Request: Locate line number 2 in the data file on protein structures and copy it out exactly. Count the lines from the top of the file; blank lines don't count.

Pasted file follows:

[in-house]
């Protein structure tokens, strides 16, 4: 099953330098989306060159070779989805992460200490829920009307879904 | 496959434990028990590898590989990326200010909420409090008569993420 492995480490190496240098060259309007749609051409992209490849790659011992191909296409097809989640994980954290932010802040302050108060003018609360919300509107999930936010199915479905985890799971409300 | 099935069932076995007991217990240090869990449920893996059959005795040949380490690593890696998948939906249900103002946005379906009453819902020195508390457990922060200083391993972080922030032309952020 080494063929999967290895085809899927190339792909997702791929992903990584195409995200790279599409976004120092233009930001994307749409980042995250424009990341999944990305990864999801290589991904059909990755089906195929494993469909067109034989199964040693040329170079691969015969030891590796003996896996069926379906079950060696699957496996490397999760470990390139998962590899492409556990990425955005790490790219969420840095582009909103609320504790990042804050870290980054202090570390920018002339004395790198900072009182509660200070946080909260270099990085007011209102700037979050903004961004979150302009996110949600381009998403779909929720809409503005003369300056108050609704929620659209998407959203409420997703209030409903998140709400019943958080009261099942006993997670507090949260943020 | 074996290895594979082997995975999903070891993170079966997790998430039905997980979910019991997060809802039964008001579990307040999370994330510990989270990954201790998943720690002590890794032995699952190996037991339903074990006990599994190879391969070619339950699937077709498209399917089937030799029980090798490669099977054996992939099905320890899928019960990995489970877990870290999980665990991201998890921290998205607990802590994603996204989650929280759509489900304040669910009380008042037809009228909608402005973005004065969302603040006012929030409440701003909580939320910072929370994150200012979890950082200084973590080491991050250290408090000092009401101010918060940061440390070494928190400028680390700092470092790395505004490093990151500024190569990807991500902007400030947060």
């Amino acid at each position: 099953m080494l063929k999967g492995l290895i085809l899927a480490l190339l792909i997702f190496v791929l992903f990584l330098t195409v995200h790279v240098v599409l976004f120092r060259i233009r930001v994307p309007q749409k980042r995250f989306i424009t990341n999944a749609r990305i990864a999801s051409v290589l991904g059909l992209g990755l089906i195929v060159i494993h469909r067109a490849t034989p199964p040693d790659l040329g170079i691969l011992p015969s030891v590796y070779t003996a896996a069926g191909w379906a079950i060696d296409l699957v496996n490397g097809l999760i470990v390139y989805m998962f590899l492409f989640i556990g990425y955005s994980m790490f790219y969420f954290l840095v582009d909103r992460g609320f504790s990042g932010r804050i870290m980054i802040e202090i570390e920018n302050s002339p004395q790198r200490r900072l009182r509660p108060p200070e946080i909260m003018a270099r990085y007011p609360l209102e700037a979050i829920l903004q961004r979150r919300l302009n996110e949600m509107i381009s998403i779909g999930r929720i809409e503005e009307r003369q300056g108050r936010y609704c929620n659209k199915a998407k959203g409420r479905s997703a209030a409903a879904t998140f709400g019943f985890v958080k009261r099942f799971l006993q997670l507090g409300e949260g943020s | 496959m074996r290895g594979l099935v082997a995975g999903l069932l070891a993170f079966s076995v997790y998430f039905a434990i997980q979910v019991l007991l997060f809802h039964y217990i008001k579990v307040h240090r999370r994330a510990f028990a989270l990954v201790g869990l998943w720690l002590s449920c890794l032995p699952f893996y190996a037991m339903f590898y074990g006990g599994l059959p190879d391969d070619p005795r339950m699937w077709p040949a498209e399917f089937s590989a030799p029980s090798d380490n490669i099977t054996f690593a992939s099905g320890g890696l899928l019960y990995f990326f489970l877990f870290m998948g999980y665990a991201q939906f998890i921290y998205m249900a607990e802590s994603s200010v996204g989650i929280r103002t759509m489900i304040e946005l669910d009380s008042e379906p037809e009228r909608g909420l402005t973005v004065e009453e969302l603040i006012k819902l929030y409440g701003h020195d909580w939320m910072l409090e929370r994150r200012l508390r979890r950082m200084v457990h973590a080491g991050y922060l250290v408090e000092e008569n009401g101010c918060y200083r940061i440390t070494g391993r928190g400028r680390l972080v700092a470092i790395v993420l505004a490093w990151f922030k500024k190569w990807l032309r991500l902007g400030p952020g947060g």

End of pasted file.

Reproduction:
């Protein structure tokens, strides 16, 4: 099953330098989306060159070779989805992460200490829920009307879904 | 496959434990028990590898590989990326200010909420409090008569993420 492995480490190496240098060259309007749609051409992209490849790659011992191909296409097809989640994980954290932010802040302050108060003018609360919300509107999930936010199915479905985890799971409300 | 099935069932076995007991217990240090869990449920893996059959005795040949380490690593890696998948939906249900103002946005379906009453819902020195508390457990922060200083391993972080922030032309952020 080494063929999967290895085809899927190339792909997702791929992903990584195409995200790279599409976004120092233009930001994307749409980042995250424009990341999944990305990864999801290589991904059909990755089906195929494993469909067109034989199964040693040329170079691969015969030891590796003996896996069926379906079950060696699957496996490397999760470990390139998962590899492409556990990425955005790490790219969420840095582009909103609320504790990042804050870290980054202090570390920018002339004395790198900072009182509660200070946080909260270099990085007011209102700037979050903004961004979150302009996110949600381009998403779909929720809409503005003369300056108050609704929620659209998407959203409420997703209030409903998140709400019943958080009261099942006993997670507090949260943020 | 074996290895594979082997995975999903070891993170079966997790998430039905997980979910019991997060809802039964008001579990307040999370994330510990989270990954201790998943720690002590890794032995699952190996037991339903074990006990599994190879391969070619339950699937077709498209399917089937030799029980090798490669099977054996992939099905320890899928019960990995489970877990870290999980665990991201998890921290998205607990802590994603996204989650929280759509489900304040669910009380008042037809009228909608402005973005004065969302603040006012929030409440701003909580939320910072929370994150200012979890950082200084973590080491991050250290408090000092009401101010918060940061440390070494928190400028680390700092470092790395505004490093990151500024190569990807991500902007400030947060």